Immunotherapy-induced alterations of the T-cell repertoire. RNA-seq was performed on PBMCs before and after initiation of immunotherapy. A, Volcano plot of resulting gene expression data reveals numerous differentially expressed genes (outlined in red) posttherapy. Calculated Euclidean distances between T-cell activation genes (GO biological processes) were used to perform complete linkage clustering centered on log2-transformed data. B, The resulting gene expression heatmap highlights gene expression differences in T-cell activation genes. C, KEGG pathway analysis reveals significant alterations in immune pathways following initiation of therapy, including the TCR signaling pathway. D, Expressions of T-cell activation genes (GO biological processes) are presented as box-and-whisker plots, where the top and bottom bars connected to each box indicate the boundaries of the normal distribution and the box edges mark the first and third quartile boundaries within each distribution. The dark horizontal line represents the median. Paired analysis P values were calculated using DESeq2. E, PCA of antigen receptor–mediated signaling gene expression data completely separates pre- and posttreatment samples. F, TCR reads per million (log10) reveal a decline in T cells after treatment. TCRminer was used to extract TCR reads from RNA-seq data, and P values were calculated using paired Student t test. G, MiXCR was used to identify unique complementarity-determining region 3 sequences from RNA-seq data, and the numbers of expanded and contracted clones per sample were graphed for pre- and posttreatment samples. H, To visualize how similar T-cell clones were to one another with respect to their CDR3 sequences, the number of individual clones present in a particular sample, the copy number of each clone, the expansion and contractions following therapy, and the overlap between the T-cell repertoire of the peripheral blood and the tumor-infiltrating cells, T-cell repertoire galaxy plots were constructed using a modified dimensionality reduction strategy (t-SNE). Separate plots were constructed for TCR alpha and TCR beta (TRB) chains. In these plots, the size of the circle represents the CDR3 copy number. The location of the circle represents the CDR3 sequence. Specifically, circles that are located far from one another have dissimilar CDR3 sequences, whereas circles that are located close to one another have similar CDR3 sequences. Circles that share a center point have identical CDR3 sequences. Finally, the color of the circle or datapoint represents the sample (blue, PBMC pretreatment; green, PBMC posttreatment; red, tumor pretreatment; and purple, tumor posttreatment). I, The Shannon diversity index was calculated for the peripheral blood T-cell repertoire pre- and posttreatment. J, As another way to visualize the alterations in the T-cell repertoire before and after treatment, pie charts were constructed. Different colors represent unique CDR3 beta sequences. The size of each colored wedge represents the copy number for that particular CDR3 sequence.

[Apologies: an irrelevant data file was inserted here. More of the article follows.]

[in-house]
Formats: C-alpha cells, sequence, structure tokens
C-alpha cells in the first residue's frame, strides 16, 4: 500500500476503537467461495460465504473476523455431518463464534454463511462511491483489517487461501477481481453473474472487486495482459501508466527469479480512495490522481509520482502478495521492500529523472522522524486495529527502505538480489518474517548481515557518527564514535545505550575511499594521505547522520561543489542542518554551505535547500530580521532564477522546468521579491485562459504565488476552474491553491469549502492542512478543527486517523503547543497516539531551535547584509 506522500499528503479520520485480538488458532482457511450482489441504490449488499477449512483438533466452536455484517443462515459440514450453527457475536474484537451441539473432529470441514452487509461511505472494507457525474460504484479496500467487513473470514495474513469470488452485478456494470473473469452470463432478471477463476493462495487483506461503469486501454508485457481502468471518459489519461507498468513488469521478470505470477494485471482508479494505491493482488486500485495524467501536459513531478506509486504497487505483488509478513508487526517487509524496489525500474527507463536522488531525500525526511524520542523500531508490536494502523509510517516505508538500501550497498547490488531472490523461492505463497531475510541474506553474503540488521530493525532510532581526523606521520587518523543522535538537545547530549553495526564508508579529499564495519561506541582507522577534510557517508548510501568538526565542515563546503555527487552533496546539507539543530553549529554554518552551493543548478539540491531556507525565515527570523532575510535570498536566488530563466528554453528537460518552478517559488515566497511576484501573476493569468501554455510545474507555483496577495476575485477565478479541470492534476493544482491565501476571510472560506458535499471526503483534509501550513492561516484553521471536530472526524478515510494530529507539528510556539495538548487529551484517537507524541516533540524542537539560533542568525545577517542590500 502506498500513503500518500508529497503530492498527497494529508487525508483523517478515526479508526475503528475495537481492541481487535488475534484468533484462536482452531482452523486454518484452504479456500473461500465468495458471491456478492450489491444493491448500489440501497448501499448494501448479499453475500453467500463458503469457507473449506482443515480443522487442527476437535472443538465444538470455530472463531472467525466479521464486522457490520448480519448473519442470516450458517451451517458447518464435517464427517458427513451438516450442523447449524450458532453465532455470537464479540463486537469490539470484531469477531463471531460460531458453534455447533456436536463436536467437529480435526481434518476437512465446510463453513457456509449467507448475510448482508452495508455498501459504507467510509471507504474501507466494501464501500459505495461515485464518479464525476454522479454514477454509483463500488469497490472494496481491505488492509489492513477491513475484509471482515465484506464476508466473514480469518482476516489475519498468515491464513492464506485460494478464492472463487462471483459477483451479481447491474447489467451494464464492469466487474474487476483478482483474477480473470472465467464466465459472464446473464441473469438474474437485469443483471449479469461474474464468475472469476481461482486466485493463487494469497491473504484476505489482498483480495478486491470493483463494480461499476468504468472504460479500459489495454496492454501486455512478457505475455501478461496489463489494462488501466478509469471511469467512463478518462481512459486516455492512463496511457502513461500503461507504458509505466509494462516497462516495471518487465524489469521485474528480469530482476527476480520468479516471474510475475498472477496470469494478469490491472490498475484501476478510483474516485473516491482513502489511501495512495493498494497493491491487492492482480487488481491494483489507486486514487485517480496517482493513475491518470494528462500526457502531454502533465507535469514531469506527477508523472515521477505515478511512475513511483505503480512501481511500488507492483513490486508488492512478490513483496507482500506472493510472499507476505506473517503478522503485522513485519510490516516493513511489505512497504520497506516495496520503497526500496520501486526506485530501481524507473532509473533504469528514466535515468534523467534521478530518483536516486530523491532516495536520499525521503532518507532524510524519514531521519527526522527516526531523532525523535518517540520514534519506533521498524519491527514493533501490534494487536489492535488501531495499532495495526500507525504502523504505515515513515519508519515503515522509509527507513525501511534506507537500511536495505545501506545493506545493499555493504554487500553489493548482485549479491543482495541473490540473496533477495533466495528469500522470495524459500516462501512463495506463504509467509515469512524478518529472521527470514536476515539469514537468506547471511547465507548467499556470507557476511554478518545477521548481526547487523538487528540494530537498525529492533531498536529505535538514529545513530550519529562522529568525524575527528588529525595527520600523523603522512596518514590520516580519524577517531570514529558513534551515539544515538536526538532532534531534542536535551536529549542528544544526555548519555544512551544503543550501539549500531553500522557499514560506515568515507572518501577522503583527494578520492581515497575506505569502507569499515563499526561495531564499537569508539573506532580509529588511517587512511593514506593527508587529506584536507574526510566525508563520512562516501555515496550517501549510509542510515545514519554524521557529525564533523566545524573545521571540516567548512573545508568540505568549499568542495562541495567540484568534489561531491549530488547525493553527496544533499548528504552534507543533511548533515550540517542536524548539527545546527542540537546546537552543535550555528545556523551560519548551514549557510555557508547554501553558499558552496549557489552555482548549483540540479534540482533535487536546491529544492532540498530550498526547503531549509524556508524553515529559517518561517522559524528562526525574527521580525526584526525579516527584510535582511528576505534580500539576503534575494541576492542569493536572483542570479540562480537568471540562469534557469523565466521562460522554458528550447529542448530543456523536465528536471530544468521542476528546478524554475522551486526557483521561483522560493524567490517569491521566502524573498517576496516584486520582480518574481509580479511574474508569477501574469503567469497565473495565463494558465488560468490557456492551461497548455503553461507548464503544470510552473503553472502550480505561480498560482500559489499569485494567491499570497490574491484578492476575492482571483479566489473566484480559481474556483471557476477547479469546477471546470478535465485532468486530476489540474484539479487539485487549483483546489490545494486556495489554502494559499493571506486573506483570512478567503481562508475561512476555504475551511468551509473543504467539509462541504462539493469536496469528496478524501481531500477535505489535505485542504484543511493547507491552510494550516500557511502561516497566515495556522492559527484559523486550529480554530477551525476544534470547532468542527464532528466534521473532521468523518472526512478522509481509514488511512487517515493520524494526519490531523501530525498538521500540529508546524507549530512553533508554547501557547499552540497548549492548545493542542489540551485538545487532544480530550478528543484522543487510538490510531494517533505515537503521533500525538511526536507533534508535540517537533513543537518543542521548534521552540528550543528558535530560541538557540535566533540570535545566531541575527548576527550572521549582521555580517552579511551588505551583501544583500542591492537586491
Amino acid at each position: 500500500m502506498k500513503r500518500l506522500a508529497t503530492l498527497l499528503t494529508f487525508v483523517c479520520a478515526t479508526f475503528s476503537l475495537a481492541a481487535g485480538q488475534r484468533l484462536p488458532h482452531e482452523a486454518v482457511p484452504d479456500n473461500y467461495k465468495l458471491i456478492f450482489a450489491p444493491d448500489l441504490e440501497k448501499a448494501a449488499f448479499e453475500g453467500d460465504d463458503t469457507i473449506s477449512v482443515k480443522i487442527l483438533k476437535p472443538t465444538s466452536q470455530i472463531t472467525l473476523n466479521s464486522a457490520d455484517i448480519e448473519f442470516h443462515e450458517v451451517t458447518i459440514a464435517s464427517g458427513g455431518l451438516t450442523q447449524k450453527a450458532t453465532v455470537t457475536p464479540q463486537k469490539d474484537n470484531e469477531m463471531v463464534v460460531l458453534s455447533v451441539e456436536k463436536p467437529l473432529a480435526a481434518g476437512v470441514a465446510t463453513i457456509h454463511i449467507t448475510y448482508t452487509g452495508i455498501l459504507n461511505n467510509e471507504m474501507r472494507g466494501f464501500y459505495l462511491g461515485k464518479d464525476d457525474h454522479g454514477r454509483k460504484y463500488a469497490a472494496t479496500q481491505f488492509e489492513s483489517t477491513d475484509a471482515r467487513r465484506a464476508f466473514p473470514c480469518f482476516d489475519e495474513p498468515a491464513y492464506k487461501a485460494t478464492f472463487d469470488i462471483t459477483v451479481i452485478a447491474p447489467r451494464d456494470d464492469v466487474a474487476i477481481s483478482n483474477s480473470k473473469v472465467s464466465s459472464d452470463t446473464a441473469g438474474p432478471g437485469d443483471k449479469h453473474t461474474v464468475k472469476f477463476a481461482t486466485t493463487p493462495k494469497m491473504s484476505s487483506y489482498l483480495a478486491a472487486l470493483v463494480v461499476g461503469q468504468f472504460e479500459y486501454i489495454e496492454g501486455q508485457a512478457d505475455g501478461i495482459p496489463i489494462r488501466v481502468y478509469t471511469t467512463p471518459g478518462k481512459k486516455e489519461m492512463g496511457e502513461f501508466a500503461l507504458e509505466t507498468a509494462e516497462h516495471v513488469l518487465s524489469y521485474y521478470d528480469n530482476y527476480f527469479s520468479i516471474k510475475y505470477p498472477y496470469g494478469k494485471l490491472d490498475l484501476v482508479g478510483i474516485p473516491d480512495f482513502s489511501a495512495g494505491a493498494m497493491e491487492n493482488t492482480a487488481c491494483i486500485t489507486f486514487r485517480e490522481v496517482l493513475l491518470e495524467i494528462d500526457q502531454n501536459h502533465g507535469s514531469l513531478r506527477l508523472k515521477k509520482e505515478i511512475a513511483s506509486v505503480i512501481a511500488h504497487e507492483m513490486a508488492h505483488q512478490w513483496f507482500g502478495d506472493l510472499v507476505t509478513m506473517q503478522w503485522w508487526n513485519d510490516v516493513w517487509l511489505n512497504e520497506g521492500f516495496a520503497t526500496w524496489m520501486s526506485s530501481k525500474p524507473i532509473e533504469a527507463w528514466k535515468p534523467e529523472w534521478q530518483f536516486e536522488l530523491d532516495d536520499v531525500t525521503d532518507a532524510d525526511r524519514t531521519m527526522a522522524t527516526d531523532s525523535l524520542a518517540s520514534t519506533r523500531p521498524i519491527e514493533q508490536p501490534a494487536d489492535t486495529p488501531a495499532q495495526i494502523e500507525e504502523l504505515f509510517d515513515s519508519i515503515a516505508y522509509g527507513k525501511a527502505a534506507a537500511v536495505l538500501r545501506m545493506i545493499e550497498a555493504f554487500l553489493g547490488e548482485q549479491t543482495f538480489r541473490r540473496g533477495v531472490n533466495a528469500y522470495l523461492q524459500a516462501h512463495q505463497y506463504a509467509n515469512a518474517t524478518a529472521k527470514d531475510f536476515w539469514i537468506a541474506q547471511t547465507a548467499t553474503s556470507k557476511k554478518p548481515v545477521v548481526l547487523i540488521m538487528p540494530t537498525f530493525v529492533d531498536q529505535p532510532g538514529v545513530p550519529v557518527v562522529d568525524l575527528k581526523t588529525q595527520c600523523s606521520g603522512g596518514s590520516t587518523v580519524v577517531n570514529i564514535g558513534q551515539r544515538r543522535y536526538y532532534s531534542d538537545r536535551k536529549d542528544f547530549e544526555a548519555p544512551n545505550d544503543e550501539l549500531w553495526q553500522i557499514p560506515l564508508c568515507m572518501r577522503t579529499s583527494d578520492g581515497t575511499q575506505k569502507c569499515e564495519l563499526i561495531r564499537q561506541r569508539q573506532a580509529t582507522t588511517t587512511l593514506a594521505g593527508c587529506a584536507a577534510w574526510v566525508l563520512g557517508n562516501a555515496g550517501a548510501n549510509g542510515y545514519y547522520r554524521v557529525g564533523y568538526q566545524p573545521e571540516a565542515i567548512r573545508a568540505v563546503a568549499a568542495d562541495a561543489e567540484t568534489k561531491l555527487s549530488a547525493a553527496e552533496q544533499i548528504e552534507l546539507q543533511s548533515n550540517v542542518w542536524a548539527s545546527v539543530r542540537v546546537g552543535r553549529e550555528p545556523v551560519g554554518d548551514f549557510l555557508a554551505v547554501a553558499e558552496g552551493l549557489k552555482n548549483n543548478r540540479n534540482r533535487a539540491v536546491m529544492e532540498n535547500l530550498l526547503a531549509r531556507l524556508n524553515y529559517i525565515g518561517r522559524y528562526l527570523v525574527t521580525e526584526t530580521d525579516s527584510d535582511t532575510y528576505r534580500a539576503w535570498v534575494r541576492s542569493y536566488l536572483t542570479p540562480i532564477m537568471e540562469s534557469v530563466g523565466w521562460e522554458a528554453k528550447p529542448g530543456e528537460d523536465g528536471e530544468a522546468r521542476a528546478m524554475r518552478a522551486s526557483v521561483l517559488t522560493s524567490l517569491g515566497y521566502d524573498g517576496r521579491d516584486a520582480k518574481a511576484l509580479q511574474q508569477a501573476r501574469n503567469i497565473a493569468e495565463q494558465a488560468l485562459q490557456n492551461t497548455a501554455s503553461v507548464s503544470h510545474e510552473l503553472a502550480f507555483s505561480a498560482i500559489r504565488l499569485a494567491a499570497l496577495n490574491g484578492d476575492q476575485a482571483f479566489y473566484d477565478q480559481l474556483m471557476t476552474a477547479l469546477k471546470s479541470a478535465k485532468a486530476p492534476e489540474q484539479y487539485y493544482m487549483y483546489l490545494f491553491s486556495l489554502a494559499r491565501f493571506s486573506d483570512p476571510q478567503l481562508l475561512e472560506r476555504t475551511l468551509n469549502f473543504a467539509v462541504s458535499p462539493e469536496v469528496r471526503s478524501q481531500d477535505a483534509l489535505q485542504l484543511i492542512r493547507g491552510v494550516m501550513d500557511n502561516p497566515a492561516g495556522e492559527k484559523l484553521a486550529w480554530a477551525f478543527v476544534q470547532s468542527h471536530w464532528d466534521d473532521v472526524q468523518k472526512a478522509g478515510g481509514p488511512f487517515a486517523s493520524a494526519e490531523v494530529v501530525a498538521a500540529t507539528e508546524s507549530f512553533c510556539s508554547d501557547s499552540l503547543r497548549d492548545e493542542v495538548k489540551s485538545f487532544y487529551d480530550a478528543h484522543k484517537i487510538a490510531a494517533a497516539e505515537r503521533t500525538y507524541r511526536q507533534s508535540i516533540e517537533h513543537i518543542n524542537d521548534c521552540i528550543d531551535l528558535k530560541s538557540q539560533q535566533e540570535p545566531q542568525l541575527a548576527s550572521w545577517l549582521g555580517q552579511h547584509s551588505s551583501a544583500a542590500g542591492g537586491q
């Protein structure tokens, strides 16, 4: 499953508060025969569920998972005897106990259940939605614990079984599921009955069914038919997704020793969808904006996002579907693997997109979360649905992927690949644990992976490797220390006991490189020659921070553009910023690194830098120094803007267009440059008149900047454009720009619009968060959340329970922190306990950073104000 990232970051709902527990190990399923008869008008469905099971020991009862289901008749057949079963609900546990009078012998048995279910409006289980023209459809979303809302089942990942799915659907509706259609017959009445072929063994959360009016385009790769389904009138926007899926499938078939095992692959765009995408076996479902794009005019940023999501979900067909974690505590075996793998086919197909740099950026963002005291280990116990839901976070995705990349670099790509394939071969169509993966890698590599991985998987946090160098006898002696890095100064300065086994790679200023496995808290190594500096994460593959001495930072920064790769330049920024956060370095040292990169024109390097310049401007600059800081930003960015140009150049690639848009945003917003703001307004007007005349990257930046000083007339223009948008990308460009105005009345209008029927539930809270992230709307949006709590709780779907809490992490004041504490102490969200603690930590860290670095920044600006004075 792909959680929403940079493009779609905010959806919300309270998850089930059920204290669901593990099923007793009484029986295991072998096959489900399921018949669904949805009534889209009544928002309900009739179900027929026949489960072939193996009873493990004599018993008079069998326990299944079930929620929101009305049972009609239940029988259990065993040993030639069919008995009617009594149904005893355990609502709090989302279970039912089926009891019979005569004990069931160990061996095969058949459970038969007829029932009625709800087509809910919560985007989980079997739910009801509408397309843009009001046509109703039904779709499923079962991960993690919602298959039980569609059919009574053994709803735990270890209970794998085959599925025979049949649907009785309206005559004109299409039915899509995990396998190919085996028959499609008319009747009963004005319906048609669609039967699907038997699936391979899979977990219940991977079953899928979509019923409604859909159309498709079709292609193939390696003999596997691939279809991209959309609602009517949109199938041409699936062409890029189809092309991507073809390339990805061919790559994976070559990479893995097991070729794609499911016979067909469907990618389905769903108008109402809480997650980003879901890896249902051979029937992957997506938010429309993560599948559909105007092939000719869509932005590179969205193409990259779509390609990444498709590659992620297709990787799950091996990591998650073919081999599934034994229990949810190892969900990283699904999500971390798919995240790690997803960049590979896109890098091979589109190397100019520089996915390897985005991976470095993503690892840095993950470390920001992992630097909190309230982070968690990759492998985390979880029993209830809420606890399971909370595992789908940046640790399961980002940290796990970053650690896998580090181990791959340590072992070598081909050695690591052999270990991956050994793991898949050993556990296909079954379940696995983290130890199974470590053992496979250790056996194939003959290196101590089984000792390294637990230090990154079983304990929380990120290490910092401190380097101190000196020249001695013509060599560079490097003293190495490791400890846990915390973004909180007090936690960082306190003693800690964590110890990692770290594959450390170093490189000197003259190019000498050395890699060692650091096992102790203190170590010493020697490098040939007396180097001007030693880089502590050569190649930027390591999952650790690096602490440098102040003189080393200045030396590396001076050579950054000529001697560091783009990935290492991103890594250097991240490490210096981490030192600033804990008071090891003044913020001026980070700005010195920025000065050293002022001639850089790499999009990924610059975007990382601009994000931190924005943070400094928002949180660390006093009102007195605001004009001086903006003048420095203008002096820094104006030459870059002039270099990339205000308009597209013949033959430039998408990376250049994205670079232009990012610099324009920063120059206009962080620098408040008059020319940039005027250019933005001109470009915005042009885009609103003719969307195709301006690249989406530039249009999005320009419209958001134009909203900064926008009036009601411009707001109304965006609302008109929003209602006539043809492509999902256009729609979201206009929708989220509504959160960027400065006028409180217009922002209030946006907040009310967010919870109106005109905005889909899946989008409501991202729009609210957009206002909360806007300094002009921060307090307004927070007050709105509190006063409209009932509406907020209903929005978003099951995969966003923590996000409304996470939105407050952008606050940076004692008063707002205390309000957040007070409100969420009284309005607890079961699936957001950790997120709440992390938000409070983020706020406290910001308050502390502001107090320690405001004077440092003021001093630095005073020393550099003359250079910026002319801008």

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As both immune checkpoint inhibitors and radiotherapy have been reported to have their most pronounced effects on T cells, we next examined therapy-induced differences in expression of T-cell–related genes in circulating PBMCs. Hierarchical clustering based upon expression of T-cell activation genes (GO biological processes) revealed separation of pre- and post-therapy samples (Fig. 5B). Kyoto Encyclopedia of Genes and Genomes (KEGG) biological pathways also identified T-cell signaling as a major pathway impacted by treatment (Fig. 5C), which was also evident by PCA of the antigen receptor–mediated signaling gene expression data (Fig. 5E). These data suggest therapy-induced differences in T-cell functionality, at least at a transcriptional level. Analysis of the individual T-cell activation genes revealed significant therapy-associated declines in gene expression (Fig. 5D). These findings are likely due to an overall posttreatment decline in T cells (Fig. 4A–C). Overall, these results corroborate the significant declines in T-cell populations observed by CyTOF analysis in Fig. 4.